California police: DNA test solves another cold case killing
SAN FRANCISCO (AP) — A suspect was arrested in a March 1974 killing in California after investigators used the same advanced DNA testing that helped crack the Golden State Killer case, authorities said Thursday.
John Arthur Getreu, 75, was arrested on suspicion of sexually assaulting and strangling 21-year-old Janet Ann Taylor, the San Mateo County Sheriff’s Office announced.
Taylor was last seen alive attempting to hitchhike from Palo Alto to her home in nearby La Honda. Her body was found along a busy street.
Getreu was already in custody in Santa Clara County after being charged last year with sexually assaulting and strangling Leslie Perlov, another 21-year-old woman, in 1973.
Investigators previously believed the killings of Perlov and Taylor were connected. But their cases had gone unsolved until DNA testing evolved enough to deliver credible results from the degraded DNA collected at both killing scenes.
Authorities in both counties submitted DNA samples to the same publicly available DNA database used to identify Joseph DeAngelo, who authorities believe is the Golden State Killer.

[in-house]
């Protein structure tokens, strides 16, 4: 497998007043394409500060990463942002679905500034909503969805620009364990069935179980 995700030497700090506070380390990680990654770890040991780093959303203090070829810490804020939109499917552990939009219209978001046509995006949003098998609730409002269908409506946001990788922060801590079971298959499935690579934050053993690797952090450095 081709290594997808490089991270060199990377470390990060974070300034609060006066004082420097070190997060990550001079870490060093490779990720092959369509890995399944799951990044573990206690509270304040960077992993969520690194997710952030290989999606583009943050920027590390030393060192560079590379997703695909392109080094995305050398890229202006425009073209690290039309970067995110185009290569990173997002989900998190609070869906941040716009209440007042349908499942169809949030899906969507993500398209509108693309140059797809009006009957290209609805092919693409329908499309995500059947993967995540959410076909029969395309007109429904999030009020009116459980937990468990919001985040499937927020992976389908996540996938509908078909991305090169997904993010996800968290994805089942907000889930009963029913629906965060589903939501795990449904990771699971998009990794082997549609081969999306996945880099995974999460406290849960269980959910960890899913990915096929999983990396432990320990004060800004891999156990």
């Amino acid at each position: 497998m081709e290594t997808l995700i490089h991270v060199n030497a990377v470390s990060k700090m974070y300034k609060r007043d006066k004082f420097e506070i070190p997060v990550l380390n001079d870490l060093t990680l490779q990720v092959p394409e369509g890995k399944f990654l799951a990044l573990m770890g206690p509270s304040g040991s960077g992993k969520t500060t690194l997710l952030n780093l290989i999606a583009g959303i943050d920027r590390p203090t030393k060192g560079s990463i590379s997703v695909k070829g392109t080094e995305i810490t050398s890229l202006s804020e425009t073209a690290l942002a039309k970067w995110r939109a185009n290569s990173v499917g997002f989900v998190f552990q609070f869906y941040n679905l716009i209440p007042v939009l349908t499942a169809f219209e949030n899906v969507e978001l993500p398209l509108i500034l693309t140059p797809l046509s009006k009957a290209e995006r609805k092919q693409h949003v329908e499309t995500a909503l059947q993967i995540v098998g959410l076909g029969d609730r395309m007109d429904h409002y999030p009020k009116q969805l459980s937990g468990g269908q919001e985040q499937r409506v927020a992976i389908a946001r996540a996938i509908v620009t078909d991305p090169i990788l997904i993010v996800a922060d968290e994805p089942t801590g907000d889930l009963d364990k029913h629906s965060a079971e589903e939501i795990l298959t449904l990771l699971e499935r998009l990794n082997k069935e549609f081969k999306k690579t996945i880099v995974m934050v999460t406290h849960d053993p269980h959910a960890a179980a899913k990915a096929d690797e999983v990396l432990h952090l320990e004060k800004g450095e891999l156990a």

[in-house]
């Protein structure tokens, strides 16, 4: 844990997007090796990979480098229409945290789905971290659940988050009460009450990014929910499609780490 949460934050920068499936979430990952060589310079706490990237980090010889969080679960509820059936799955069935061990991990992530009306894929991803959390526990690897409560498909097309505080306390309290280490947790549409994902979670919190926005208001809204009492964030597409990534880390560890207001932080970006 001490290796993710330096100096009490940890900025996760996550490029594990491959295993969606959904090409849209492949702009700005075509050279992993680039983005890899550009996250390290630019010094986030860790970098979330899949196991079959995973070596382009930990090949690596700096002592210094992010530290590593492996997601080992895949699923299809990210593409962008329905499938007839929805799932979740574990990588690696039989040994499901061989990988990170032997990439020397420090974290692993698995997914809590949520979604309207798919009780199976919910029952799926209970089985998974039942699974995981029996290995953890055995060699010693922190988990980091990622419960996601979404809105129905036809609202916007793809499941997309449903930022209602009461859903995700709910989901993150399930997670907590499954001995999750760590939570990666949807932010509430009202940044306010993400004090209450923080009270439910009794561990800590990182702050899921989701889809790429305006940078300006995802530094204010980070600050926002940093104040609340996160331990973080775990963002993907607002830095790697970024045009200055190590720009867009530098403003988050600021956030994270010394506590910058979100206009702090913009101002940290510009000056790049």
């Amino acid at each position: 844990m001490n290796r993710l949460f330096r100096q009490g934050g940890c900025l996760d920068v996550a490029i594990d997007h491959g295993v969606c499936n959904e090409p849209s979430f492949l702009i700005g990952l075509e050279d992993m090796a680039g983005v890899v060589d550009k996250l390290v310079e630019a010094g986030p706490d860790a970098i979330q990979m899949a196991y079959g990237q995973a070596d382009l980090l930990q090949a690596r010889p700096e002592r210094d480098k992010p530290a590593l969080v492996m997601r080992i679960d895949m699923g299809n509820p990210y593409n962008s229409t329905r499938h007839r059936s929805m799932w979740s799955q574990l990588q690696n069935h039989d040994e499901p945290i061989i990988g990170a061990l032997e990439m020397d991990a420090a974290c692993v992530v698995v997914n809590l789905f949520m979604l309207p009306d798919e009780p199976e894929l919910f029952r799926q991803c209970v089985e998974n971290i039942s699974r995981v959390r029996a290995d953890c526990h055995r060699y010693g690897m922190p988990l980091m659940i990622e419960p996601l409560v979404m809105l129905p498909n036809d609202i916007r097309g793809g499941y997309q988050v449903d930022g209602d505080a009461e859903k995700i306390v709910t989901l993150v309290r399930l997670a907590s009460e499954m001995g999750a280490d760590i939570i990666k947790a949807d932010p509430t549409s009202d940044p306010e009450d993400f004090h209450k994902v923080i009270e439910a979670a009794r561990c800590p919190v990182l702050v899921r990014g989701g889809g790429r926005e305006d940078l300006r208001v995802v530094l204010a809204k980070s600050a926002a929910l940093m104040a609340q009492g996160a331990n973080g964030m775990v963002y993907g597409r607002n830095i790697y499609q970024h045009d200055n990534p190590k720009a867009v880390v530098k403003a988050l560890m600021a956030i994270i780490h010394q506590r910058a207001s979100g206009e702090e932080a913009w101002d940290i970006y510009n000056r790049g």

Getreu was linked to both killings after the testing connected him to both crime scenes, investigators said.
In the Golden State Killer case, investigators used DNA from the attacks to locate a relative of DeAngelo then turned to traditional techniques to find the suspect.
Authorities have linked the Golden State Killer to 13 attacks of women throughout California between 1974 and 1986.
“Law enforcement is not giving up on victims,” Assistant San Mateo County Sheriff Gregory Rothaus said at a news conference on Getreu in Redwood City. “We have new DNA technology that is a great tool for us.”
Santa Clara County court records show Getreau is represented by the county’s public defender’s office, which didn’t return a call.
Getreau has not yet been appointed a lawyer in San Mateo County.